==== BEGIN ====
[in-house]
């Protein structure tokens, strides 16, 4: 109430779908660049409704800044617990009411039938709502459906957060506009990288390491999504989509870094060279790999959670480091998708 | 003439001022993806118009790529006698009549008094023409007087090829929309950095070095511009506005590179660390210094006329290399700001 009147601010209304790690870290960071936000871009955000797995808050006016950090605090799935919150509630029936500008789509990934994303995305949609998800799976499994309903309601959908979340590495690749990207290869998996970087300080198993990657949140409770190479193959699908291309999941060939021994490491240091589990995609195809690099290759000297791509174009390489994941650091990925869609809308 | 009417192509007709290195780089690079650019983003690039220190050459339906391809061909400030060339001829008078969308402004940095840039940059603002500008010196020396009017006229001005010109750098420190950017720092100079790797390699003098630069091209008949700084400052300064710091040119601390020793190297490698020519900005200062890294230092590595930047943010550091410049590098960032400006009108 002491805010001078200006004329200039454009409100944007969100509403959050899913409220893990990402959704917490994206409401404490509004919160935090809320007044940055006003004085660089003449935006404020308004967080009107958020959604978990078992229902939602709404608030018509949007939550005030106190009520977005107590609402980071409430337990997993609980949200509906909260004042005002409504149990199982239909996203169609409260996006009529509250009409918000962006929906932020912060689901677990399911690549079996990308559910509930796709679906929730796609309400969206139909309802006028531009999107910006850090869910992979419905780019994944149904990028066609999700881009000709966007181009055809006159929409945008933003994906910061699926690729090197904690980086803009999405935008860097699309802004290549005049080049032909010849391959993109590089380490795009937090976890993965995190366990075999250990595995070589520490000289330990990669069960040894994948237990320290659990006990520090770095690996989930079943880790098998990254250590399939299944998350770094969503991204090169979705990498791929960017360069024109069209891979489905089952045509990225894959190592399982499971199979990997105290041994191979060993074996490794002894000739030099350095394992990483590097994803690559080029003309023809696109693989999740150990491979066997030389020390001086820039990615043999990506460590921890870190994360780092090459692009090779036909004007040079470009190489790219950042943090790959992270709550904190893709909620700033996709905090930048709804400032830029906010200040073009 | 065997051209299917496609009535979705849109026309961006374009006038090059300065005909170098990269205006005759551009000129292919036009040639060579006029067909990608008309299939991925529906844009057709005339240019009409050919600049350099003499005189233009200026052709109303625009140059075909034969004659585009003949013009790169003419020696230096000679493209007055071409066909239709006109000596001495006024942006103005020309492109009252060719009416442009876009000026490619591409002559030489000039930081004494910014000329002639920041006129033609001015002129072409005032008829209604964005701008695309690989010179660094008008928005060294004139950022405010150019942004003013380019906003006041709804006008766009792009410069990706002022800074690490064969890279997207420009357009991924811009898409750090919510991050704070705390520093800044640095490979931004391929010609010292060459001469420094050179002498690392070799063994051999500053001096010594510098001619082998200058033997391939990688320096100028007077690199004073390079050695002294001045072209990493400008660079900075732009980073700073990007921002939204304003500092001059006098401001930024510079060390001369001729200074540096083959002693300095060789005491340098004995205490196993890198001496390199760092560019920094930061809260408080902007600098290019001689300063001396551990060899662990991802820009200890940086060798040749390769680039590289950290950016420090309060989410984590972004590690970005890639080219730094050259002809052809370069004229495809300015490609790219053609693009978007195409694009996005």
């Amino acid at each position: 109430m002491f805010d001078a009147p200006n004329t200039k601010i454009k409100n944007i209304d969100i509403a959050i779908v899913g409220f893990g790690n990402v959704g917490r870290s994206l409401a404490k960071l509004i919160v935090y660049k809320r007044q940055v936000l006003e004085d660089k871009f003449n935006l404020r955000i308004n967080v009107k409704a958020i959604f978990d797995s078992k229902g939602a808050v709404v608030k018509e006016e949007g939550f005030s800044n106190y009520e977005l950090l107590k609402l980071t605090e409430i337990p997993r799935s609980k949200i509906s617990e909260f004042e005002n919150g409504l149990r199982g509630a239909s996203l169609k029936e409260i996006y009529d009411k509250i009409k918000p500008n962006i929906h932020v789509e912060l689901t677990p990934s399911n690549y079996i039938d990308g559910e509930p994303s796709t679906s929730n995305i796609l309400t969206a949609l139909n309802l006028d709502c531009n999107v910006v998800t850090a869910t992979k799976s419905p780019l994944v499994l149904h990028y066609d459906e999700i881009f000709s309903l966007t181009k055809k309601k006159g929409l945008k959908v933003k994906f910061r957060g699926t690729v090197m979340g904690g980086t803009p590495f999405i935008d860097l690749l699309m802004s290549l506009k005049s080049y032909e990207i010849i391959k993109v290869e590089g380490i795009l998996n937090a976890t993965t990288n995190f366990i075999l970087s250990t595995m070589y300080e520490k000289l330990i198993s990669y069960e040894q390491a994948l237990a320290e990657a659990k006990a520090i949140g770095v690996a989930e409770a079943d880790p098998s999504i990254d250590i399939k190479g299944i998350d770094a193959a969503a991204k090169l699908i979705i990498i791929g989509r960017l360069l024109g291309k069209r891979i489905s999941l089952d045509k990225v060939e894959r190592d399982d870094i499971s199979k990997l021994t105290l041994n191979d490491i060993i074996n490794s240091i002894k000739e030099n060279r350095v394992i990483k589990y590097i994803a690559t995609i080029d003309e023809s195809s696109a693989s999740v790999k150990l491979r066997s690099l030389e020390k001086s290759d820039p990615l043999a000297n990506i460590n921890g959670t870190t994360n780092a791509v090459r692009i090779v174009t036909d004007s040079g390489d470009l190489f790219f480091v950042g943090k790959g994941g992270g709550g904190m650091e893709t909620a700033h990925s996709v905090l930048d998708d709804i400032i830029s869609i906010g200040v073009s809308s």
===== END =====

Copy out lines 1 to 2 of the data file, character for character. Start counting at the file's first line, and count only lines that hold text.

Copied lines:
[in-house]
């Protein structure tokens, strides 16, 4: 109430779908660049409704800044617990009411039938709502459906957060506009990288390491999504989509870094060279790999959670480091998708 | 003439001022993806118009790529006698009549008094023409007087090829929309950095070095511009506005590179660390210094006329290399700001 009147601010209304790690870290960071936000871009955000797995808050006016950090605090799935919150509630029936500008789509990934994303995305949609998800799976499994309903309601959908979340590495690749990207290869998996970087300080198993990657949140409770190479193959699908291309999941060939021994490491240091589990995609195809690099290759000297791509174009390489994941650091990925869609809308 | 009417192509007709290195780089690079650019983003690039220190050459339906391809061909400030060339001829008078969308402004940095840039940059603002500008010196020396009017006229001005010109750098420190950017720092100079790797390699003098630069091209008949700084400052300064710091040119601390020793190297490698020519900005200062890294230092590595930047943010550091410049590098960032400006009108 002491805010001078200006004329200039454009409100944007969100509403959050899913409220893990990402959704917490994206409401404490509004919160935090809320007044940055006003004085660089003449935006404020308004967080009107958020959604978990078992229902939602709404608030018509949007939550005030106190009520977005107590609402980071409430337990997993609980949200509906909260004042005002409504149990199982239909996203169609409260996006009529509250009409918000962006929906932020912060689901677990399911690549079996990308559910509930796709679906929730796609309400969206139909309802006028531009999107910006850090869910992979419905780019994944149904990028066609999700881009000709966007181009055809006159929409945008933003994906910061699926690729090197904690980086803009999405935008860097699309802004290549005049080049032909010849391959993109590089380490795009937090976890993965995190366990075999250990595995070589520490000289330990990669069960040894994948237990320290659990006990520090770095690996989930079943880790098998990254250590399939299944998350770094969503991204090169979705990498791929960017360069024109069209891979489905089952045509990225894959190592399982499971199979990997105290041994191979060993074996490794002894000739030099350095394992990483590097994803690559080029003309023809696109693989999740150990491979066997030389020390001086820039990615043999990506460590921890870190994360780092090459692009090779036909004007040079470009190489790219950042943090790959992270709550904190893709909620700033996709905090930048709804400032830029906010200040073009 | 065997051209299917496609009535979705849109026309961006374009006038090059300065005909170098990269205006005759551009000129292919036009040639060579006029067909990608008309299939991925529906844009057709005339240019009409050919600049350099003499005189233009200026052709109303625009140059075909034969004659585009003949013009790169003419020696230096000679493209007055071409066909239709006109000596001495006024942006103005020309492109009252060719009416442009876009000026490619591409002559030489000039930081004494910014000329002639920041006129033609001015002129072409005032008829209604964005701008695309690989010179660094008008928005060294004139950022405010150019942004003013380019906003006041709804006008766009792009410069990706002022800074690490064969890279997207420009357009991924811009898409750090919510991050704070705390520093800044640095490979931004391929010609010292060459001469420094050179002498690392070799063994051999500053001096010594510098001619082998200058033997391939990688320096100028007077690199004073390079050695002294001045072209990493400008660079900075732009980073700073990007921002939204304003500092001059006098401001930024510079060390001369001729200074540096083959002693300095060789005491340098004995205490196993890198001496390199760092560019920094930061809260408080902007600098290019001689300063001396551990060899662990991802820009200890940086060798040749390769680039590289950290950016420090309060989410984590972004590690970005890639080219730094050259002809052809370069004229495809300015490609790219053609693009978007195409694009996005």